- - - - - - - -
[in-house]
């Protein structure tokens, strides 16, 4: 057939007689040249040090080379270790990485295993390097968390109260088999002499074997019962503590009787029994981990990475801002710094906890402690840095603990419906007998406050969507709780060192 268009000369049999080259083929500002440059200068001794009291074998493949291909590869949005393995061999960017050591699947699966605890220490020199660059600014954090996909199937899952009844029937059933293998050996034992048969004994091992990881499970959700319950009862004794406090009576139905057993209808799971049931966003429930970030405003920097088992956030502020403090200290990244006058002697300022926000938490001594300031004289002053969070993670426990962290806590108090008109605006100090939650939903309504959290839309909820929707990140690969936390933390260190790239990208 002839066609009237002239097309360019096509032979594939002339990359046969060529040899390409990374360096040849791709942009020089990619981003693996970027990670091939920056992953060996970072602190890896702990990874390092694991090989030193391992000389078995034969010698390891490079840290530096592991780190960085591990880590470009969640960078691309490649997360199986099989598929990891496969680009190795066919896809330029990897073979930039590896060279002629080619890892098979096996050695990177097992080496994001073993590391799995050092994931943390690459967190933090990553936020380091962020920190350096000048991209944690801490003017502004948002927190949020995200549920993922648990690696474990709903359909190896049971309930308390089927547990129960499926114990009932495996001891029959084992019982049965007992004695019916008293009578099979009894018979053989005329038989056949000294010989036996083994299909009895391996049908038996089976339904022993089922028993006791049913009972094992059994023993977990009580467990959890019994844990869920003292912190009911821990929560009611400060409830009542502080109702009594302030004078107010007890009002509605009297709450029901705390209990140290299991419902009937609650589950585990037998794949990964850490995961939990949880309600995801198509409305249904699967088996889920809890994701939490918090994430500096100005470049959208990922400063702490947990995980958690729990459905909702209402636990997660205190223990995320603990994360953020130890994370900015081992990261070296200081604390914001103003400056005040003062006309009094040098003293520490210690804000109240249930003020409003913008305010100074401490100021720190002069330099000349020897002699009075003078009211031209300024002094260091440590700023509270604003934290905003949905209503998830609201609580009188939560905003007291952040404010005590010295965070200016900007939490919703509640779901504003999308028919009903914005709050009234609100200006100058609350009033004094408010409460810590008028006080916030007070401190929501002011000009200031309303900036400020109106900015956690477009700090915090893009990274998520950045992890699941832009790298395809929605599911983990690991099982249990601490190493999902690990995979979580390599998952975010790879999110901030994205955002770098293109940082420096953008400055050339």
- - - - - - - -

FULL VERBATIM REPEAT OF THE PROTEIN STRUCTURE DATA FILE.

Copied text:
[in-house]
């Protein structure tokens, strides 16, 4: 057939007689040249040090080379270790990485295993390097968390109260088999002499074997019962503590009787029994981990990475801002710094906890402690840095603990419906007998406050969507709780060192 268009000369049999080259083929500002440059200068001794009291074998493949291909590869949005393995061999960017050591699947699966605890220490020199660059600014954090996909199937899952009844029937059933293998050996034992048969004994091992990881499970959700319950009862004794406090009576139905057993209808799971049931966003429930970030405003920097088992956030502020403090200290990244006058002697300022926000938490001594300031004289002053969070993670426990962290806590108090008109605006100090939650939903309504959290839309909820929707990140690969936390933390260190790239990208 002839066609009237002239097309360019096509032979594939002339990359046969060529040899390409990374360096040849791709942009020089990619981003693996970027990670091939920056992953060996970072602190890896702990990874390092694991090989030193391992000389078995034969010698390891490079840290530096592991780190960085591990880590470009969640960078691309490649997360199986099989598929990891496969680009190795066919896809330029990897073979930039590896060279002629080619890892098979096996050695990177097992080496994001073993590391799995050092994931943390690459967190933090990553936020380091962020920190350096000048991209944690801490003017502004948002927190949020995200549920993922648990690696474990709903359909190896049971309930308390089927547990129960499926114990009932495996001891029959084992019982049965007992004695019916008293009578099979009894018979053989005329038989056949000294010989036996083994299909009895391996049908038996089976339904022993089922028993006791049913009972094992059994023993977990009580467990959890019994844990869920003292912190009911821990929560009611400060409830009542502080109702009594302030004078107010007890009002509605009297709450029901705390209990140290299991419902009937609650589950585990037998794949990964850490995961939990949880309600995801198509409305249904699967088996889920809890994701939490918090994430500096100005470049959208990922400063702490947990995980958690729990459905909702209402636990997660205190223990995320603990994360953020130890994370900015081992990261070296200081604390914001103003400056005040003062006309009094040098003293520490210690804000109240249930003020409003913008305010100074401490100021720190002069330099000349020897002699009075003078009211031209300024002094260091440590700023509270604003934290905003949905209503998830609201609580009188939560905003007291952040404010005590010295965070200016900007939490919703509640779901504003999308028919009903914005709050009234609100200006100058609350009033004094408010409460810590008028006080916030007070401190929501002011000009200031309303900036400020109106900015956690477009700090915090893009990274998520950045992890699941832009790298395809929605599911983990690991099982249990601490190493999902690990995979979580390599998952975010790879999110901030994205955002770098293109940082420096953008400055050339």